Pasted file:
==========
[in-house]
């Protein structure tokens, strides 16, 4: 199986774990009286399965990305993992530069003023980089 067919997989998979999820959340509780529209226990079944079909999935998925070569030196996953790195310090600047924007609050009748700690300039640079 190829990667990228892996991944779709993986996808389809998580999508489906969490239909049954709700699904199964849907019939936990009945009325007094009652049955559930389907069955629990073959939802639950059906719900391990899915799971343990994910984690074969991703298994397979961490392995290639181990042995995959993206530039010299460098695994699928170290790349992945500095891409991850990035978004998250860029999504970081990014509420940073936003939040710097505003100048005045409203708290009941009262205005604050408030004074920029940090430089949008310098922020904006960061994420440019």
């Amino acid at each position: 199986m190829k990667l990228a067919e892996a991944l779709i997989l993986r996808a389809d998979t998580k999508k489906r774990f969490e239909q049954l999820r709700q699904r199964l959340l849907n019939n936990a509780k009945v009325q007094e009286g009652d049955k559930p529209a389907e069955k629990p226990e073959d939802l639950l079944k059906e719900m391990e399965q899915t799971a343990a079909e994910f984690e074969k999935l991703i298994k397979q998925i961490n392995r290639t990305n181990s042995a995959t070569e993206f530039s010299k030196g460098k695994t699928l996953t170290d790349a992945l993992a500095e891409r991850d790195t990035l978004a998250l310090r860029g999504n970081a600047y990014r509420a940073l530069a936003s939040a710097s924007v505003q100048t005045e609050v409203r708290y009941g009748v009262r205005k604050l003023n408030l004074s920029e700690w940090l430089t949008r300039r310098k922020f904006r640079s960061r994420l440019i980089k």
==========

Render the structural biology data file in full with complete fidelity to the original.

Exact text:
[in-house]
């Protein structure tokens, strides 16, 4: 199986774990009286399965990305993992530069003023980089 067919997989998979999820959340509780529209226990079944079909999935998925070569030196996953790195310090600047924007609050009748700690300039640079 190829990667990228892996991944779709993986996808389809998580999508489906969490239909049954709700699904199964849907019939936990009945009325007094009652049955559930389907069955629990073959939802639950059906719900391990899915799971343990994910984690074969991703298994397979961490392995290639181990042995995959993206530039010299460098695994699928170290790349992945500095891409991850990035978004998250860029999504970081990014509420940073936003939040710097505003100048005045409203708290009941009262205005604050408030004074920029940090430089949008310098922020904006960061994420440019």
């Amino acid at each position: 199986m190829k990667l990228a067919e892996a991944l779709i997989l993986r996808a389809d998979t998580k999508k489906r774990f969490e239909q049954l999820r709700q699904r199964l959340l849907n019939n936990a509780k009945v009325q007094e009286g009652d049955k559930p529209a389907e069955k629990p226990e073959d939802l639950l079944k059906e719900m391990e399965q899915t799971a343990a079909e994910f984690e074969k999935l991703i298994k397979q998925i961490n392995r290639t990305n181990s042995a995959t070569e993206f530039s010299k030196g460098k695994t699928l996953t170290d790349a992945l993992a500095e891409r991850d790195t990035l978004a998250l310090r860029g999504n970081a600047y990014r509420a940073l530069a936003s939040a710097s924007v505003q100048t005045e609050v409203r708290y009941g009748v009262r205005k604050l003023n408030l004074s920029e700690w940090l430089t949008r300039r310098k922020f904006r640079s960061r994420l440019i980089k």